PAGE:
Ameen Masih was burnt to death by angry Muslims in Sialkot, Pakistan, in April 2017. Ameen, a Christian, had bought some electronic equipment by instalments. As a hosiery worker, he had only a small salary, and one month he was unable to pay the instalment that was due. The Muslim shopkeepers came to Ameen’s home, beat him with cricket bats and locked him in his own house. That night the house burnt down, with Ameen inside it.
Ameen’s wife Rakhal and their three children had taken refuge in Rakhal’s brother’s house before the angry shopkeepers arrived. So they survived, although deeply traumatised. Like so many Pakistani Christians, Rakhal’s wages were very low and she could not support the children without Ameen’s earnings. She took a loan but could not pay it back. Terrified, Rakhal and the children remembered what had happened to Ameen when he could not pay the money he owed. Barnabas Fund stepped in to pay off her loan and give her a monthly food package. “I never thought that God would help me through His people,” said Rakhal, who prays constantly for Barnabas Fund. Even during Covid lockdown, when the factory she works at was closed, she was always able to feed her children, without stress or worry.
“I was hungry and you gave me something to eat” (Matthew 25:35)
Shazia is another Pakistani Christian widow, bereaved by anti-Christian violence in a different way. In 2016 her 12-year-old daughter Monica was kidnapped by a Muslim, forcibly converted to Islam and forcibly married to her kidnapper as his second wife. When the case came to court, the judge ruled in favour of the kidnapper. Monica’s father Alfred was so shocked that soon afterwards he suffered a fatal heart attack. Shazia works as a maid in the home of a rich Muslim family, but cannot earn enough to support her children. She was in despair, until Barnabas Fund began providing monthly food and groceries. This has saved Shazia from the awful prospect of begging in order to feed her children.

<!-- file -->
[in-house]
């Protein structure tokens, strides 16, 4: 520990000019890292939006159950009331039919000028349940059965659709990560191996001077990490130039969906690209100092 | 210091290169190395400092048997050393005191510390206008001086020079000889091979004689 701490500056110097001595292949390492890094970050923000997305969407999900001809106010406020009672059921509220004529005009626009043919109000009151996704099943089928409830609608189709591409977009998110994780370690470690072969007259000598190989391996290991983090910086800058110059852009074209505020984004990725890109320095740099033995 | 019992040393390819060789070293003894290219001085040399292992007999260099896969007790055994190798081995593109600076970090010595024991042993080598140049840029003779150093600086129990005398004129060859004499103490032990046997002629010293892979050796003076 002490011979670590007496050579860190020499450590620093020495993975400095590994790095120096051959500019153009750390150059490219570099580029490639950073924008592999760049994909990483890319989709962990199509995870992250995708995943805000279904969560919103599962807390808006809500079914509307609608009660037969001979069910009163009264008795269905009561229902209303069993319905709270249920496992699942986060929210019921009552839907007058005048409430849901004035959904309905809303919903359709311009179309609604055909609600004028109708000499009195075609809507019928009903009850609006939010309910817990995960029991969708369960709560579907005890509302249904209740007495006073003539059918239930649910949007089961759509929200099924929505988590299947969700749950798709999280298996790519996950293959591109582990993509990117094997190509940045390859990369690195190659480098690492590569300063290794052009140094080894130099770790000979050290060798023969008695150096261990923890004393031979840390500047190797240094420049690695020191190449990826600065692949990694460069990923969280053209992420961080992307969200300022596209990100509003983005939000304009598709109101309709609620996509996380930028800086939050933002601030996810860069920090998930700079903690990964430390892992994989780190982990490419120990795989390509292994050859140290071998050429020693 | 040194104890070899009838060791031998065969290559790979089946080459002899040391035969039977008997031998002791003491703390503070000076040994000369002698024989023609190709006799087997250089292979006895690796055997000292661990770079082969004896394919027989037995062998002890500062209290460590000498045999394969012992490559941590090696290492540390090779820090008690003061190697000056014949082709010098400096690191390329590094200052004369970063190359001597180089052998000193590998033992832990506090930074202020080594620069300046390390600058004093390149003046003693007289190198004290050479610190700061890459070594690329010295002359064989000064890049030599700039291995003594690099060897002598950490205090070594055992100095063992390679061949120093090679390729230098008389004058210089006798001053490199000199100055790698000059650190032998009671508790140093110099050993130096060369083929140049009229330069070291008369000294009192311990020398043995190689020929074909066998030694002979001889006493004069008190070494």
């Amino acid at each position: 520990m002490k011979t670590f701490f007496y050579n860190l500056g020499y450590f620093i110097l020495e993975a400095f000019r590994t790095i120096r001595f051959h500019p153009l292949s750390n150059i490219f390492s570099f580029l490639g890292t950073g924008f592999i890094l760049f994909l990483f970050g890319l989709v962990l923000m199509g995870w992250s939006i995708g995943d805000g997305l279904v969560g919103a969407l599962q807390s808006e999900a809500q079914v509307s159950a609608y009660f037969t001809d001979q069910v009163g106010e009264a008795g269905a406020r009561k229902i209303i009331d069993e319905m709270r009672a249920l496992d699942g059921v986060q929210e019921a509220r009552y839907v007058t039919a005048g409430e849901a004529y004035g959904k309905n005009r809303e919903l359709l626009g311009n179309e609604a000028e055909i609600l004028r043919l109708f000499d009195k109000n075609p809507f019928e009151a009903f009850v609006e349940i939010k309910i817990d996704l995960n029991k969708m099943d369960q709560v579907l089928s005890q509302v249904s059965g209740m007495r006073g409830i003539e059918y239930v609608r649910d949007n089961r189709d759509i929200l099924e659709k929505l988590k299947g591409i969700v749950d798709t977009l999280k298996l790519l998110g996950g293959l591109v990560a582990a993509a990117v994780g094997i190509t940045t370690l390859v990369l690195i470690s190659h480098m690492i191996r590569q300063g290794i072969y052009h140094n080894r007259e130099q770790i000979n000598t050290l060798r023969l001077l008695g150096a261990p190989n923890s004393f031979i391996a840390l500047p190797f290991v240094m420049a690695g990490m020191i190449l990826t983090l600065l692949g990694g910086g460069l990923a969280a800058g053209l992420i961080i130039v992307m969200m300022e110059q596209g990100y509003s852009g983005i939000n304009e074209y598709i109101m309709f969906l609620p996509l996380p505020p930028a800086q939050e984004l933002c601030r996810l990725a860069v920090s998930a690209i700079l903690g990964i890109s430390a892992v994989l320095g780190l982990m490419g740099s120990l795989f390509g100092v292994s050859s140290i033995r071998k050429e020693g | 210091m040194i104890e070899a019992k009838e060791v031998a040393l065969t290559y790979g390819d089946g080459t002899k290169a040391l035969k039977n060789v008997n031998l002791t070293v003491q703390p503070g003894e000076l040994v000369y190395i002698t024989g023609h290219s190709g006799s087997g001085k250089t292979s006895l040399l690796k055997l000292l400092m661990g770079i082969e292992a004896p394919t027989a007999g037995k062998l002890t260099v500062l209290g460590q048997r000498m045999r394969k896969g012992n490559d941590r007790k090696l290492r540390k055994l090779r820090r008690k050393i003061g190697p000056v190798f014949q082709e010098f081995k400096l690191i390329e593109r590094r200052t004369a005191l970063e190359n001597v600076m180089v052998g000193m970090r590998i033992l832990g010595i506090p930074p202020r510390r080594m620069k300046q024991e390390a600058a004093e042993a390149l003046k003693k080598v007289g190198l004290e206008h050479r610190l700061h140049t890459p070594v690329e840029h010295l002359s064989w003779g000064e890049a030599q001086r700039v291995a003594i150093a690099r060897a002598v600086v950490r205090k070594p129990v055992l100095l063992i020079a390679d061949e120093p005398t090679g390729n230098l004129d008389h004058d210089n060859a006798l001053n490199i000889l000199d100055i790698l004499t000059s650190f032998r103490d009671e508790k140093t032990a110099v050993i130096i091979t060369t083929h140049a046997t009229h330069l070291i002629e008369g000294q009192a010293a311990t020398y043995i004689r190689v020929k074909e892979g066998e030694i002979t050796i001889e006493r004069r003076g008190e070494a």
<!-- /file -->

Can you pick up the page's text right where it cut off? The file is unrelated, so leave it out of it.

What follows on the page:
And another wonderful encouragement: Monica’s husband returned Monica to her mother’s home in 2018.
“I was in prison and you came to visit me” (Matthew 25:43)
At the age of 60, Nawab Bibi does not have the strength to earn her living. She has no children and her husband Zafar has been in prison for the last eight years, falsely accused under Pakistan’s notorious “blasphemy law”. Nawab lives on her own in rented accommodation and depends on Barnabas Fund’s food parcels and financial help from a Pakistani Christian legal organisation supported by Barnabas.
With only herself to feed at home, Nawab takes some of the food to jail for Zafar. She prays constantly for her husband’s release, her hopes raised every time a date is set for his appeal hearing and then dashed when the hearing is adjourned and he remains behind bars. His appeal has been adjourned more than 20 times.
“Whatever you did for one of the least of these brothers and sisters of mine, you did for me.” (Matthew 25:40)
Faithful Christian families, poor or persecuted, have a terrible struggle to survive in Pakistan.
But a monthly package of food and hygiene products can transform their lives. A typical Barnabas food parcel includes flour, rice, lentils, cooking oil, tea, sugar, salt, soap and washing powder.
What a privilege and joy to bring such blessing to our brothers and sisters. Thank you for your donations that make it possible.
What’s more, you are helping the Lord Jesus Himself. (Matthew 25:40)
The typical cost of a monthly food parcel is just £20.
Please give today.